What Shopify is doing is what platforms do best: act as an interface between two modularized pieces of a value chain. Every referral partner, developer, theme designer, and now 3PL provider are simultaneously incentivized to compete with each other narrowly and ensure that Shopify succeeds broadly, because that means the pie is bigger for everyone. On one side are all of Shopify’s hundreds of thousands of merchants: interfacing with all of them on an individual basis is not scalable for those 3PL companies; now, though, they only need to interface with Shopify.
Thus the title of this Article: Stripe isn’t simply a platform, it is a platform for platforms.
This broader understanding of Stripe’s ambition became clear to me earlier this week with another announcement, Capital for platforms. Stripe Capital itself is not new; launched in 2019 the service lends money to businesses that use Stripe’s payments processor; as Bloomberg noted at the time:
As the industry has become more digital, PayPal Holdings Inc., Square and even Amazon have introduced small business lending programs, as have a slew of startups including SoftBank Group Corp.-backed Kabbage Inc. and public company OnDeck Capital Inc. Though lending poses risks, Stripe, much like other payment services, says the extra data it has on customers will give it a better idea of whether borrowers can repay loans. The company believes that edge will protect it from significant losses during an economic downturn.
Stripe Capital seemed both obvious and, as the article notes, rather unoriginal; this week’s expansion — which was announced with a 29-word blog post — makes clear it is much more. Carefully read this tweet from founder and CEO Patrick Collison:
Mundane though it sounds, access to capital is the primary bottleneck that limits the growth and expansion of most small businesses. So we built Capital for platforms: https://t.co/3BvZhCz9Bo. Help *your* customers grow faster by using our lending infrastructure. pic.twitter.com/z7xxfM9GFD — Patrick Collison (@patrickc) December 1, 2020
Note the word Patrick Collison emphasized: *your*. Capital for platforms is not for Stripe’s customers, but rather the customer of Stripe’s customers, which is to say, Stripe is asserting itself as the platform of platforms; go back to the news that Shopify Balance will be powered by Treasury:
Stripe does not have a customer relationship with all of the Shops on Shopify; that is exactly what Shopify is good at, so why would they? Instead, Stripe is focusing on what it is good at: providing that API layer to banks that will never have the capability to serve Shopify Shops, and exposing said layer to Shopify to incorporate into their product.
Notably, Treasury skipped the intervening step that Capital started with: Stripe isn’t exposing banking-as-a-service to customers directly on Stripe, but rather making an API available to those customers to offer to their customers. John Collison explained to me:
We have a lot of conviction about this idea that the financial services that a plumber needs will be different from financial services that an e-commerce company needs will be different than financial services that a gym or a yoga studio needs, and they will be provisioned by different companies. Given that we have lots and lots of exposure to those kinds of businesses with our platform partners, this is a great way to get started with that.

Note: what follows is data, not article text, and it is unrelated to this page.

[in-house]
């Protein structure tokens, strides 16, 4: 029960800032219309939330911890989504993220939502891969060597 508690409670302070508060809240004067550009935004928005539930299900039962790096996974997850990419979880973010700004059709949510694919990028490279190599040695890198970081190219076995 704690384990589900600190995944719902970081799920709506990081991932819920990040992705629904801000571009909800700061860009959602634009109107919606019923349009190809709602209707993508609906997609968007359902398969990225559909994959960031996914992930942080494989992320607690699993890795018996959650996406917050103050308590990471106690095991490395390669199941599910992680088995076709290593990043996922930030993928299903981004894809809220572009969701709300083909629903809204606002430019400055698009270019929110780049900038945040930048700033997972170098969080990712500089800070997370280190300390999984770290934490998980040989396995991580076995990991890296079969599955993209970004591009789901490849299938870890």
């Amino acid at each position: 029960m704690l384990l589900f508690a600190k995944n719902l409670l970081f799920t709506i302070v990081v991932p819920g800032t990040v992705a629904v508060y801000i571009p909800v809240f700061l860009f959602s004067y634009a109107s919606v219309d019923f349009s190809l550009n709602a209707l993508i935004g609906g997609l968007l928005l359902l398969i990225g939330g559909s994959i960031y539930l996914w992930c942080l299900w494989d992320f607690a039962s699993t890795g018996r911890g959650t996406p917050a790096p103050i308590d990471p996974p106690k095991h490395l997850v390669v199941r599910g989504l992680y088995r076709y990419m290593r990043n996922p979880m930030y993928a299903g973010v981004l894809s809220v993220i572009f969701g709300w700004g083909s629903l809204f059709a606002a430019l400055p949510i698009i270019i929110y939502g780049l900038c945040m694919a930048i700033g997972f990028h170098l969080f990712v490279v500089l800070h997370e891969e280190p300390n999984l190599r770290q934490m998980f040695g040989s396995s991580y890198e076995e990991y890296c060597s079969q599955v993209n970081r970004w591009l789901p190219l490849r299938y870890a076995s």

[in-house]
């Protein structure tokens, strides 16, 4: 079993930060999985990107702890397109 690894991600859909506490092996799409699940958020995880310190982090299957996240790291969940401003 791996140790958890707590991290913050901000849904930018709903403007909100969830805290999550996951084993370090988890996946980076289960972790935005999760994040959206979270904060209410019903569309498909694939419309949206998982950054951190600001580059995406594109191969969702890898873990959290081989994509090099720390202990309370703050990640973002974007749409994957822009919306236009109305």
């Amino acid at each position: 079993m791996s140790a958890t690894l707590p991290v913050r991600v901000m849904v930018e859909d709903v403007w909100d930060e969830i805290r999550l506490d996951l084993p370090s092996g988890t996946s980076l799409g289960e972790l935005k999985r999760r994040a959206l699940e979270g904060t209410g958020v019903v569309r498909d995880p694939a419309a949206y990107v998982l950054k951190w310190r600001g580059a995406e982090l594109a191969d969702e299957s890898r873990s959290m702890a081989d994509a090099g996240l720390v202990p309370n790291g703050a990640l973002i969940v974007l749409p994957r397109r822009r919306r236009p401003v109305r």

This means the above illustration, fully realized, looks a bit like this:
Here I think Stripe’s goal — building the economic infrastructure for the Internet — is instructive. Consider the Internet itself: you are reading this Article on the Internet via a connection provided by an Internet Service Provider, which is a relatively local affair that is designed for a particular geography. It is Internet Service Providers that connect to a grand network of cables that is known as the Internet backbone; this map from Telegeography, for example, shows the world’s submarine cables:
This image is incomplete — major portions of the Internet backbone obviously run overland — but is sufficient for the analogy: Stripe isn’t necessarily competing with other fintech providers — ISPs in this analogy — but instead is seeking to be the backbone for all of them, as well as an entirely new universe of platforms that can offer their unique customers financial services that are perfectly tuned to their needs.
Stripe is ten years old now, but the ambition belied by these announcements explain why the founders claim they are just getting started. John Collison noted:
We are still very early in developing the set of Stripe products beyond the core payments engine, things like Treasury. We’re building a global payments and treasury network, and we are in November of 2020 launching the Treasury part of it, and so we are just now filling out all the acronyms in our product suite, and that’s the version one of the product. And from a growth point of view, our business is growing really rapidly in APAC and EMEA, and so we’re just early in the business trajectory with all the helter-skelter-ness that comes from that.
Speaking as an analyst, I would like nothing more than to see an S-1 from Stripe, but it sounds like it’s not coming anytime soon (and I can state with a high degree of confidence that Stripe will not be doing a SPAC with any of its rumored suitors); the company is reportedly raising more money, but is increasingly spending the money it raises on acquisitions and investments (one would certainly assume that the core payments business is not only profitable but also has a very attractive cash conversion cycle).
Instead the company is busy building, well, exactly what it has said it was building all along: economic infrastructure. And, I will freely admit, until this week I didn’t completely appreciate just how mammoth an undertaking that was.